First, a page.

Vanishing on 7th Street
Directed by Brad Anderson
Starring Hayden Christensen, Thandie Newton, John Leguizamo, Jacob Latimore
The performances in “Vanishing on 7th Street” are prone to melodrama, but histrionics aside, director Brad Anderson (“The Machinist”) has created quite an eerie — and quirky — little horror movie.
“Vanishing” centers on four people — a television reporter (Hayden Christensen), a physical therapist (Thandie Newton), a movie projectionist (John Leguizamo) and an orphaned teenager (Jacob Latimore) — who have survived a worldwide supernatural disaster. The entity behind the cataclysm has no bodily form. It’s just a ubiquitous darkness that emits whispers and sighs (a bit cheesy, yes). When in attack mode, it manifests as black fingers that crawl toward victims and, upon contact, causes them to vanish. The only protection in this forsaken world is light.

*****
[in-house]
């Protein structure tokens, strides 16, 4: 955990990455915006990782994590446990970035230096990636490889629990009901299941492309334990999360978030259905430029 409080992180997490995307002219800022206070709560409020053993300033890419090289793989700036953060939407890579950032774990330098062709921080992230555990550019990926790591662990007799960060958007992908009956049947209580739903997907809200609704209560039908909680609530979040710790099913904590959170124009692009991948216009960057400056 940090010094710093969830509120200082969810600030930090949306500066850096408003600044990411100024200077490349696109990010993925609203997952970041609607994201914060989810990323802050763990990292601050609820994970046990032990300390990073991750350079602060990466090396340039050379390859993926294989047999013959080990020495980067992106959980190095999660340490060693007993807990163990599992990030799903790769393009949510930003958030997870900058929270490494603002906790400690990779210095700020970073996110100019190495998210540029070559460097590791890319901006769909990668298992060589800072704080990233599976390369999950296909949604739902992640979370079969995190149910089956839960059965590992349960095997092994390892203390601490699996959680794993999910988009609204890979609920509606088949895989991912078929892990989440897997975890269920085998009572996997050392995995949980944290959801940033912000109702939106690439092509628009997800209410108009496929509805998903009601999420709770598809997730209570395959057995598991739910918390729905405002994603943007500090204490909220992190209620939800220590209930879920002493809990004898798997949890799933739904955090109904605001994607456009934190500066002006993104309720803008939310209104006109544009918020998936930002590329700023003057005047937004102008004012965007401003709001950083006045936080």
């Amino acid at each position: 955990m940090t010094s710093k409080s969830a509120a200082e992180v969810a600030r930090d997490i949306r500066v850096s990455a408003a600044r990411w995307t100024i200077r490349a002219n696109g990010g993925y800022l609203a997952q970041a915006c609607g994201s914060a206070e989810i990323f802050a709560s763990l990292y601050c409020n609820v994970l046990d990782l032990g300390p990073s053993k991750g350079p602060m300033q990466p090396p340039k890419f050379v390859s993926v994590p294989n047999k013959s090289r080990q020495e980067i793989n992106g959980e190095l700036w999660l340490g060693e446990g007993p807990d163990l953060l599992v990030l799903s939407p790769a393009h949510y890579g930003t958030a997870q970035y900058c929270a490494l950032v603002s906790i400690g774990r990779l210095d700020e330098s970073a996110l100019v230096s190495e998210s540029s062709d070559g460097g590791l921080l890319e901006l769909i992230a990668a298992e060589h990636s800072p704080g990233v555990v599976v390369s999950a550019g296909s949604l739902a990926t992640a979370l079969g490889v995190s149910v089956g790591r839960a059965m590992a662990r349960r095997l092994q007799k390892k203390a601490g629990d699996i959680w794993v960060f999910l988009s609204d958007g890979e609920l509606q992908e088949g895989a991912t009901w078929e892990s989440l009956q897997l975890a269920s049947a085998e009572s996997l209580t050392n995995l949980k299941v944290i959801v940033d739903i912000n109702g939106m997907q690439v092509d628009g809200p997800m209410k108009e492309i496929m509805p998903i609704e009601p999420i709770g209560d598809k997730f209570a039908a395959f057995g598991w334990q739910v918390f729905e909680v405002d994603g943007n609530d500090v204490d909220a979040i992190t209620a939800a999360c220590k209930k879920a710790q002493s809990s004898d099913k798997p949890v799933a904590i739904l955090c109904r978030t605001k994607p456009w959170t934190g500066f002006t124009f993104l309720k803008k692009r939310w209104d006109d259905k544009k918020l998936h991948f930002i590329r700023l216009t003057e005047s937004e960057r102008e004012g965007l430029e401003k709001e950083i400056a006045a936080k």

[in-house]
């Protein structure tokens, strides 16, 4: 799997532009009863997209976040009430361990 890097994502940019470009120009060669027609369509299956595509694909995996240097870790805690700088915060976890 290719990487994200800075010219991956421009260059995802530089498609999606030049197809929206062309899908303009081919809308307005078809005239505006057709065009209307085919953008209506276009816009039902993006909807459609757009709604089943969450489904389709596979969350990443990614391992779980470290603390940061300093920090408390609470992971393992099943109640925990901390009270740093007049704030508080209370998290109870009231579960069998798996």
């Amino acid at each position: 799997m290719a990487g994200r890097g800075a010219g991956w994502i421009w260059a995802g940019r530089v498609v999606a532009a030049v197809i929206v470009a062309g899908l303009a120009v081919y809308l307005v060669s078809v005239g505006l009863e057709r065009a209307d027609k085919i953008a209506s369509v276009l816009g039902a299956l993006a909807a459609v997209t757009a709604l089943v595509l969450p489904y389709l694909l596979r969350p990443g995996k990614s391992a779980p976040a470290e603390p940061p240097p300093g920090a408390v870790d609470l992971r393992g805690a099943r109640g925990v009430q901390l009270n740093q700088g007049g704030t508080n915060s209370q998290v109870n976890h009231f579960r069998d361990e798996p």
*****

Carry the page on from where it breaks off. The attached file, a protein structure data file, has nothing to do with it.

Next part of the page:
The catastrophe is epic but the story is intimate, taking place mostly in a corner bar that, thanks to a hardy back-up generator, remains well-lit. As the survivors huddle, getting into the nitty-gritty details of their next move, the darkness waits at the door, advancing at every flicker of light.
The premise eventually starts to wear thin, and the bursts of melodrama are irksome, but you have to hand it to Anderson for sticking to a quiet simplicity — kind of how M. Night Shyamalan used to do it back when his movies were still good.
It’s hard to shake the creepy vision of a city littered with piles of crumpled clothing, which is all that remains when the bodies vanish. Too bad the clumsy dialogue undermines Anderson’s careful atmosphere.